Welcome (back) to the New York State Senate -- the Home of Teh Crazy
In all its glory, the NYS Senate -- Home of Teh Crazy
Earlier today Howie asked if there was anything I might care to explain about the latest weirdnesses coming out of the New York State Senate, an institution I like to think of as the Home of Teh Crazy.
What he thought might bear explaining was what appearas to be a joint press release posted to the New York State Senate official website, presumably as a joint offering of the Senate Republican Conference, led by Dean Skelos, and what now purports to be an officially recognized new party conference, the five-member (just today increased from four with the addition of Malcolm Smith of Queens, the ever-so-brief leader of the Dems' ever-so-brief majority following the 2008 election) Independent Democratic Conference.
To be clear about two points:
Independent Democratic Conference, Senate Republicans Announce Creation of Historic Bipartisan PartnershipPosted on Tuesday, December 4th, 2012
RELATED ISSUES: Government Operations
Senator Dean G. Skelos, leader of the Senate Republican Conference, and Senator Jeffrey D. Klein, leader of the Independent Democratic Conference, today joined together to announce an historic bipartisan partnership to continue the tremendous progress that has been achieved over the past two years in New York State.
This new bipartisan governing coalition guarantees a fiscally responsible, fully functional Senate that will continue to produce positive results for all New Yorkers.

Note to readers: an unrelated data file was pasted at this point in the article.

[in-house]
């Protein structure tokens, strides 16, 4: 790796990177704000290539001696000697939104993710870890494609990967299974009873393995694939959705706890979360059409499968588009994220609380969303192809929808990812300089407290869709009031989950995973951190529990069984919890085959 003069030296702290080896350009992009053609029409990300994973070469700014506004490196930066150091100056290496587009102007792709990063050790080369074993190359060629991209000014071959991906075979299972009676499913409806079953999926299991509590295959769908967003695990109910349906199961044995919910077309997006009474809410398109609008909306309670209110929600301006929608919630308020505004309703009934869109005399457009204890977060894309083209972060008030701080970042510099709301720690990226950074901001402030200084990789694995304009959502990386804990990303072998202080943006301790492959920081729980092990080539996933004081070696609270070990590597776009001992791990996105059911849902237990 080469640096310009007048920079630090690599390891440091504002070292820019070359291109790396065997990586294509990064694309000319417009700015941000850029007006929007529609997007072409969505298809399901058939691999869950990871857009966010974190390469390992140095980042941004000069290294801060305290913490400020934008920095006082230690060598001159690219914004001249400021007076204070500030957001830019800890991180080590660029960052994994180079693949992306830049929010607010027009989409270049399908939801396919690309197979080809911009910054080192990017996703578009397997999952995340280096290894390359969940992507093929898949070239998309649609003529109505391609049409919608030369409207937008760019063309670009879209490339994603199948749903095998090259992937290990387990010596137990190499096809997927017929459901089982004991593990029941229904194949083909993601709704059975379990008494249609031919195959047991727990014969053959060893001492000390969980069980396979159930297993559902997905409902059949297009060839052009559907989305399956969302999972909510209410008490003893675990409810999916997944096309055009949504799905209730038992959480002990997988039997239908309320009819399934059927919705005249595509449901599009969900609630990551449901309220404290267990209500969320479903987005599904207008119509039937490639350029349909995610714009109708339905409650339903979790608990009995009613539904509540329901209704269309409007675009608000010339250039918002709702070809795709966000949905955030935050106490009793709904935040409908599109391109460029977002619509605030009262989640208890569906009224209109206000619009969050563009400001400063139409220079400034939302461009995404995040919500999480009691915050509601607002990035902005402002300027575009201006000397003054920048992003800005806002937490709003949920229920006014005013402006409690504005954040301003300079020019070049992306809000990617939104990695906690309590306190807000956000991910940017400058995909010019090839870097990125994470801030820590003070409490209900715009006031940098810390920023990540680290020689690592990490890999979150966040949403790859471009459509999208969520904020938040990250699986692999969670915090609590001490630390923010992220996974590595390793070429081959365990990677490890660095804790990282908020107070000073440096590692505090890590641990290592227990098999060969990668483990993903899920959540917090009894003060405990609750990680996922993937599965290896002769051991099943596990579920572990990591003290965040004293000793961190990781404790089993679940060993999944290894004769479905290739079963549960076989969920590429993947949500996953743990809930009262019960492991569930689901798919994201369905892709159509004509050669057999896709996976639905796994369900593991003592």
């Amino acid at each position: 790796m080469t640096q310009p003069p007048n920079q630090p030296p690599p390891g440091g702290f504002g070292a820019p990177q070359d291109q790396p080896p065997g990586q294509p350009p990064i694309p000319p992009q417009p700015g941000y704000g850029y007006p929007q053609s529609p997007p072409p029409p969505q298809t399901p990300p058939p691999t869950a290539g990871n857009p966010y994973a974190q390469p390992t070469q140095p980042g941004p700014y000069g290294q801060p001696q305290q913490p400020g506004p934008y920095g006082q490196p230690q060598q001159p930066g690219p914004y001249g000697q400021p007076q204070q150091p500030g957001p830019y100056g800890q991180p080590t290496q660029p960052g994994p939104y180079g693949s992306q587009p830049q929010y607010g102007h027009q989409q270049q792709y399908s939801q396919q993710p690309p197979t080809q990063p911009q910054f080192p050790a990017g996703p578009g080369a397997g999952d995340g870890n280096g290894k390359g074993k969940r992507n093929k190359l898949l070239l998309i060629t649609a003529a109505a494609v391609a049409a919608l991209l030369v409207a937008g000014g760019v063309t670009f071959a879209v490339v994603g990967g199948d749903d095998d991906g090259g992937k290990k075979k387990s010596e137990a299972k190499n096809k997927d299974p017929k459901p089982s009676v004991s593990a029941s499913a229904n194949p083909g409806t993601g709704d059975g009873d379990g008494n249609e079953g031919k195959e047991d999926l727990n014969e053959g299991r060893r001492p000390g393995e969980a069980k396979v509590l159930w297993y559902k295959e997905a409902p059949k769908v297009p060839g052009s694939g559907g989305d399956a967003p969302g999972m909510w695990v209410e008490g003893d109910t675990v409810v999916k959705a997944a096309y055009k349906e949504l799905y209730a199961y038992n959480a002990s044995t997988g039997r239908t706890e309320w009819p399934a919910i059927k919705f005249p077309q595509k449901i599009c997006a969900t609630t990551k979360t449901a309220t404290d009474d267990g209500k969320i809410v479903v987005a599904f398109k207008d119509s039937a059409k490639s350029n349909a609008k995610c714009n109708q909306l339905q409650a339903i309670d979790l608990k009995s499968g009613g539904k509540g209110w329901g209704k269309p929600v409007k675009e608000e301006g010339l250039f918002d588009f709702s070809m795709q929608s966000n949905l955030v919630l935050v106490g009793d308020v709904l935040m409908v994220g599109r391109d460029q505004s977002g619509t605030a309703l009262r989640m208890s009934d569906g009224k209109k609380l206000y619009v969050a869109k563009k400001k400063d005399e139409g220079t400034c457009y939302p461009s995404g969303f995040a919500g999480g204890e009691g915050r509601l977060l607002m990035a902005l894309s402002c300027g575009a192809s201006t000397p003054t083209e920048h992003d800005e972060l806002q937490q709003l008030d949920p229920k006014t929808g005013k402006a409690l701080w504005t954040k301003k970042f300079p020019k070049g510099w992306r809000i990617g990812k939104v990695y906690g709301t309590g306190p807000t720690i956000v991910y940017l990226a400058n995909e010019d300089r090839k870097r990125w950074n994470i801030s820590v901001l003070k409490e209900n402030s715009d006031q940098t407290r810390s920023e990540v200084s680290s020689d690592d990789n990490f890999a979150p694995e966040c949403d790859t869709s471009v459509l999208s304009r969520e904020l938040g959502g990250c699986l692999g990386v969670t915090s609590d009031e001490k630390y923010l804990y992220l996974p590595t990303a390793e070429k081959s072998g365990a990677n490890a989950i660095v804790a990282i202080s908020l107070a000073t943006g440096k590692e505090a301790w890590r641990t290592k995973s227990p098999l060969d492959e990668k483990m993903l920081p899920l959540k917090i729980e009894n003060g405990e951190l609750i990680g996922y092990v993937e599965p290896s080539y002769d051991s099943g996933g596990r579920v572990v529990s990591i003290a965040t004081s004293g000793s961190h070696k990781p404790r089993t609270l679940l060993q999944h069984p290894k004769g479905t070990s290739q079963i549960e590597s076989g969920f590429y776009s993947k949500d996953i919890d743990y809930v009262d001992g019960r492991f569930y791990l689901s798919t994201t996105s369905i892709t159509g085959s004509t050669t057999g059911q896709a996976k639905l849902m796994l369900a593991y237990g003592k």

Two years ago, Independent Democrats and Senate Republicans put partisan differences aside to end the dysfunction, gridlock and reckless fiscal policies of the previous Senate leadership. This partnership returned function and order to the Senate Chamber, restored fiscal integrity, and produced remarkable accomplishments that have benefited all New Yorkers.
Today’s agreement marks a bold new chapter in this partnership, that will allow the Senate to continue pushing New York State forward, while ensuring that there will be no returning to the failed leadership of the past.
Of tremendous importance is the bipartisan coalition government’s commitment to working with Governor Cuomo on progressive policy issues that benefit all New Yorkers in the next legislative session. . . .
(1) Even with two 2012 Senate races apparently still undetermined, the Democrats should have had enough seats to constitute a majority. But it was clear that this was most unlikely to happen, because already five nominally Democratic votes were unlikely to be available for a Senate Democratic majority. Extreme-right-wing Sen. Simcha Felder, elected as a Democrat in Brooklyn, had already announced his intention to caucus with the Republicans. And the four members of the Independent Democratic Conference gave every indication of doing the same. Which leads us to the other clarification --